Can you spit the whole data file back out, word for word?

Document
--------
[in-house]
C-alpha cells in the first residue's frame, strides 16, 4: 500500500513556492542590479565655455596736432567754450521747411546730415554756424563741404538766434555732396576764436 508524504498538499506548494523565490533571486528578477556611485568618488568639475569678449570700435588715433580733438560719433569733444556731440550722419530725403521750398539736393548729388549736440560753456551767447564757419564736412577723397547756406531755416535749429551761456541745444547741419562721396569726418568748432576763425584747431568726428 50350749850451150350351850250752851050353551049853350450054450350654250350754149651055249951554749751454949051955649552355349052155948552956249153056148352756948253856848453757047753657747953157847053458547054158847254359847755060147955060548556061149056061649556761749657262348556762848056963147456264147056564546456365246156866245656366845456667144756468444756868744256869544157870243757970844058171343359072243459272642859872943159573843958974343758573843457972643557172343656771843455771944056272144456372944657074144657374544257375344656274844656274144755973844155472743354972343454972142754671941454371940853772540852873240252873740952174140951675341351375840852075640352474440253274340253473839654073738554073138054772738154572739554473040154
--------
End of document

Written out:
[in-house]
C-alpha cells in the first residue's frame, strides 16, 4: 500500500513556492542590479565655455596736432567754450521747411546730415554756424563741404538766434555732396576764436 508524504498538499506548494523565490533571486528578477556611485568618488568639475569678449570700435588715433580733438560719433569733444556731440550722419530725403521750398539736393548729388549736440560753456551767447564757419564736412577723397547756406531755416535749429551761456541745444547741419562721396569726418568748432576763425584747431568726428 50350749850451150350351850250752851050353551049853350450054450350654250350754149651055249951554749751454949051955649552355349052155948552956249153056148352756948253856848453757047753657747953157847053458547054158847254359847755060147955060548556061149056061649556761749657262348556762848056963147456264147056564546456365246156866245656366845456667144756468444756868744256869544157870243757970844058171343359072243459272642859872943159573843958974343758573843457972643557172343656771843455771944056272144456372944657074144657374544257375344656274844656274144755973844155472743354972343454972142754671941454371940853772540852873240252873740952174140951675341351375840852075640352474440253274340253473839654073738554073138054772738154572739554473040154